Appealed from the Sixth Judicial District Court for the Parish of Madison, Louisiana. Trial Court No. 06-116. Honorable John D. Crigler, Judge.
ANTHONY J. BRUSCATO, RAYMOND LEE CANNON, Counsel for Plaintiffs-Appellants.
LUGENBUHL, WHEATON, PECK, RANKIN & HUBBARD, By: Ralph S. Hubbard, III, Celeste D. Elliott, Anne E. Briard, Counsel for Second Appellant, St. Paul Fire and Marine Ins. Co.
PUGH, ACCARDO, HAAS, RADECKER & CAREY, LLC, By: Francis P. Accardo, Shelley L. Thompson, Counsel for Third Appellant, Fifth Louisiana Levee District.
Before CARAWAY, MOORE and GARRETT, JJ.
[49,795 La.App. 2 Cir. 1]
In this case, the trial court ruled that separate acts by two tortfeasors at different locations combined simultaneously to contaminate a rural water system with a chemical herbicide. The trial court found the owner of the water system and the user of the herbicide jointly at fault in a class action involving plaintiff customers of the water system whose use of water was interrupted for 8 days. These plaintiffs, fortunately, were upstream from the contamination site so that their water was ultimately shown to have not been contaminated. The trial court found the two tortfeasors jointly liable and apportioned fault. The plaintiffs were awarded economic damage only for the loss of use of their water. All sides appeal, and for the following reasons, we affirm.
On February 16, 2006, Walnut Bayou Water Association, Inc. (" Walnut Bayou" ), employees were making repairs to its rural public water supply system near Delta, Louisiana, in Madison Parish. The company gave no notice to its customers that the
water would be shut off. At the same time, and unbeknownst to Walnut Bayou, Fifth Louisiana Levee District (" Levee District" ) employees were attempting to draw water from a Walnut Bayou customer's nearby home located on Willow Glen Plantation to mix with a tank of acid (2,4-D) primarily used to prevent and kill weeds. As Walnut Bayou began to empty the water lines for the repairs, the water pressure dropped to nearly zero. As a result, the drop in water pressure in the water lines inadvertently pulled from the Levee District's tank of concentrated 2,4-D, and the acid was released into the Walnut Bayou water [49,795 La.App. 2 Cir. 2] system. Neither the customer meter nor the faucet was equipped with devices to protect against backflow into the Walnut Bayou water lines. Likewise, the Levee District's tank was not equipped with a backflow preventer.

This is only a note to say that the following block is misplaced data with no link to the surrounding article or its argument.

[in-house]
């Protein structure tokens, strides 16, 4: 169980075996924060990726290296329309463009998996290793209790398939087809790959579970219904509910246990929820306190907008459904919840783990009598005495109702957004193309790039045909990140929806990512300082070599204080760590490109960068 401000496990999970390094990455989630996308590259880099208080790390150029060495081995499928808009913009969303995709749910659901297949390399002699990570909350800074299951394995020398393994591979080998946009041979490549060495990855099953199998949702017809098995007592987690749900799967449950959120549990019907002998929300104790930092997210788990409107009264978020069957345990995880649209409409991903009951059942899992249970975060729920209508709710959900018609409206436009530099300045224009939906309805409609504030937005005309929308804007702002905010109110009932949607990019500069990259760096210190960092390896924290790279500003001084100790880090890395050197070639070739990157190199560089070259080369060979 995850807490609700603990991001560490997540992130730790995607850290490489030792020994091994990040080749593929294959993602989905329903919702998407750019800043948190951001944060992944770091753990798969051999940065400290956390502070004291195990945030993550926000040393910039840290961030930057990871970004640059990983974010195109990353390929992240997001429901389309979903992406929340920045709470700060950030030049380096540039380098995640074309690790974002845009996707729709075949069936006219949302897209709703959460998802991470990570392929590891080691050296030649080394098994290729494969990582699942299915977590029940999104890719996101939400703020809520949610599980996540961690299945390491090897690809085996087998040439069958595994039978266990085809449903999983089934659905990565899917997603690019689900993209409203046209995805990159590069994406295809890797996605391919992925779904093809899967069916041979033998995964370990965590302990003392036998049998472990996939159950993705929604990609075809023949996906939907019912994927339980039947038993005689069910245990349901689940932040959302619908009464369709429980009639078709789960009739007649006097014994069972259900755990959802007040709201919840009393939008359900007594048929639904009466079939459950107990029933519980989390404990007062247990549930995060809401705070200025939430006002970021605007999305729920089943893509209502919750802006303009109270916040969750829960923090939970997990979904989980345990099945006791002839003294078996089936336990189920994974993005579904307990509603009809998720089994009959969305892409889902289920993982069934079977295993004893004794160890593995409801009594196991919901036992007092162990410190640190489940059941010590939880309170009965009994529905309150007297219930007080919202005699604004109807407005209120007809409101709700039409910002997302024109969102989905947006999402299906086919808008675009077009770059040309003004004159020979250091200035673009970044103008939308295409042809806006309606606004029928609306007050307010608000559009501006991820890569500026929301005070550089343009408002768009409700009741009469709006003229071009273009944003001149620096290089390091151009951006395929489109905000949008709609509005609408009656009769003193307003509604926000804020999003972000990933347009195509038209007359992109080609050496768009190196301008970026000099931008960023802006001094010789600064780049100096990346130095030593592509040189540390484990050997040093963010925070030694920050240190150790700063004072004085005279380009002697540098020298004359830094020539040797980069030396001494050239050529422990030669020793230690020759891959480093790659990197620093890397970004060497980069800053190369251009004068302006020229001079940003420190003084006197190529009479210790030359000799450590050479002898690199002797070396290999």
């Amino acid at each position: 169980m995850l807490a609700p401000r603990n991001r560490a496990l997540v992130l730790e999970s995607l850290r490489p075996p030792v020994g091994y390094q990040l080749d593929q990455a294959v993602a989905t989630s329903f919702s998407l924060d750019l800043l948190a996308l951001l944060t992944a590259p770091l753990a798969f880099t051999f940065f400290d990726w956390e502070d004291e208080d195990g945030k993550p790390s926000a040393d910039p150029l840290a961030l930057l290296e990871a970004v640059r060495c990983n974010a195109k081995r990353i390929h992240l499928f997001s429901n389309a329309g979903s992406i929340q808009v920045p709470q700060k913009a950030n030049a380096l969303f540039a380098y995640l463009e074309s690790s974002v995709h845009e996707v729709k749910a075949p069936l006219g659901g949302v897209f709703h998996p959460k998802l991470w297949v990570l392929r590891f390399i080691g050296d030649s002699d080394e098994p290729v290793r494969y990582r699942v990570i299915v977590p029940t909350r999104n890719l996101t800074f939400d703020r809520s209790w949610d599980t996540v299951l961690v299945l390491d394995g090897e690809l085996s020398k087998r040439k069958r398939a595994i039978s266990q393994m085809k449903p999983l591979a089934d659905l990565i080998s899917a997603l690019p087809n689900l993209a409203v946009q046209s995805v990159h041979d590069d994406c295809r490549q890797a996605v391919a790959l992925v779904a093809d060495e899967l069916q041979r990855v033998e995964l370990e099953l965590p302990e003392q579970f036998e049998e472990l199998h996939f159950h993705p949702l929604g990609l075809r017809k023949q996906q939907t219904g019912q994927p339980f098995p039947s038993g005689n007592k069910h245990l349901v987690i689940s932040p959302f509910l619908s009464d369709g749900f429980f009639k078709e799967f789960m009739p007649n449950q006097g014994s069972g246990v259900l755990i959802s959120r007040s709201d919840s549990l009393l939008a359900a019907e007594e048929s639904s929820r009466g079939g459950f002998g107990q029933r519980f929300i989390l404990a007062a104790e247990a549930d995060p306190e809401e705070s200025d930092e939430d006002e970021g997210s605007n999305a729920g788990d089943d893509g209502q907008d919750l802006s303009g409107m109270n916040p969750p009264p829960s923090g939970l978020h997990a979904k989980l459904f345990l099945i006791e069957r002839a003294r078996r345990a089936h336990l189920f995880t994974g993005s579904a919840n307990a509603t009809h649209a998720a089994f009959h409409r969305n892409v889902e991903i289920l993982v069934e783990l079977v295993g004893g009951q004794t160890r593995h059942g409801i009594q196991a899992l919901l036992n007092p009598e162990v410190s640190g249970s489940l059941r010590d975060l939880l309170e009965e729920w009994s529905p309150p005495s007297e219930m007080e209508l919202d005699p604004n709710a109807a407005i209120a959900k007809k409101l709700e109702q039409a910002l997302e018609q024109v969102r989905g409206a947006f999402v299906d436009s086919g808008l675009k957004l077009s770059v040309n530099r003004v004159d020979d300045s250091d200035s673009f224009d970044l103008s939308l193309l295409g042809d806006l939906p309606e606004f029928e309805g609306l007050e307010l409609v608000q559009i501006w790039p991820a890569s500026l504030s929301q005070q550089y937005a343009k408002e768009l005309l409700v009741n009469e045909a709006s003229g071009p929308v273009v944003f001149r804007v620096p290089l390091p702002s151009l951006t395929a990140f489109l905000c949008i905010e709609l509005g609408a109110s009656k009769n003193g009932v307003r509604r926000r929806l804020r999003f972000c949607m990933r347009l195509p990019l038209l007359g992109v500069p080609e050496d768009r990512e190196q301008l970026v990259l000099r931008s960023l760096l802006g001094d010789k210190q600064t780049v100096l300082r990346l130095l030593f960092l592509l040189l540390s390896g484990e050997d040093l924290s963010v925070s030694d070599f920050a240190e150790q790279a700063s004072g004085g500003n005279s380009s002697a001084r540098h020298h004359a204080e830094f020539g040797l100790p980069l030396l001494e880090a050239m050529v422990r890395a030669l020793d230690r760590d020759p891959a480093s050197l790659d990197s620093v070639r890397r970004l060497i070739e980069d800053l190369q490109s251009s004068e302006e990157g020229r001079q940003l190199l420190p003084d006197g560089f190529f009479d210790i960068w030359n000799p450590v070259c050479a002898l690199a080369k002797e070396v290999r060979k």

As a result of this event, the Walnut Bayou drinking water supply was contaminated with the weed killer. Walnut Bayou supplies water to approximately 1,300 customers in Madison and East and West Carroll Parishes. The contamination was not discovered until five days after the event, on February 21, 2006. Some customers became alarmed when they saw foam in their drinking water. Subsequently, customers were instructed by the Office of Public Health to cease using the water until further notice, as the water they had been using during the 5-day period had been dangerously contaminated. State officials also told customers to not use the water for drinking, cooking, washing, doing laundry, etc. until the lines were completely cleaned. The entire system was effectively shut down for eight days, from February 21 to March 1, 2006. On March 1, 2006, tests for contamination came back negative, and Walnut Bayou's customers were informed that the water was safe to use.
This mass tort action was subsequently filed, and numerous customers joined to sue the Levee District and Walnut Bayou. St. Paul Fire and Marine Insurance Company (" St. Paul" ), the alleged insurer for the Levee District, was also named in the suit. The plaintiffs alleged that the defendants were liable for negligence in failing to take precautionary measures, and Walnut Bayou was liable for breach of its contract to supply potable water.
Several years after the contamination, experts discovered that the [49,795 La.App. 2 Cir. 3] water lines had not been completely contaminated. Accordingly, the plaintiffs were divided into two groups: the " downstream" plaintiffs who had actually received and likely consumed the contaminated water, and the " upstream" plaintiffs who initially believed they had been using contaminated water, but whose lines were not contaminated.
Prior to trial, Walnut Bayou settled with all downstream, as well as upstream, plaintiffs. The Levee District settled with all downstream plaintiffs. The only remaining claims were those of the upstream plaintiffs against the Levee District. In all, there were 141 remaining plaintiffs (hereinafter the " Plaintiffs" ).
The Plaintiffs dropped their claims for personal physical injury in light of the experts' reports. They continued to assert claims for: (1) economic loss resulting from the water being unusable for eight days, i.e., the cost of bottled water and restaurant meals, (2) inconvenience from not being able to use water at home and, more precisely, compensation for time and energy to go other places to shower, do laundry and cook, (3) mental anguish from fear over their health and their families' health, which caused them ...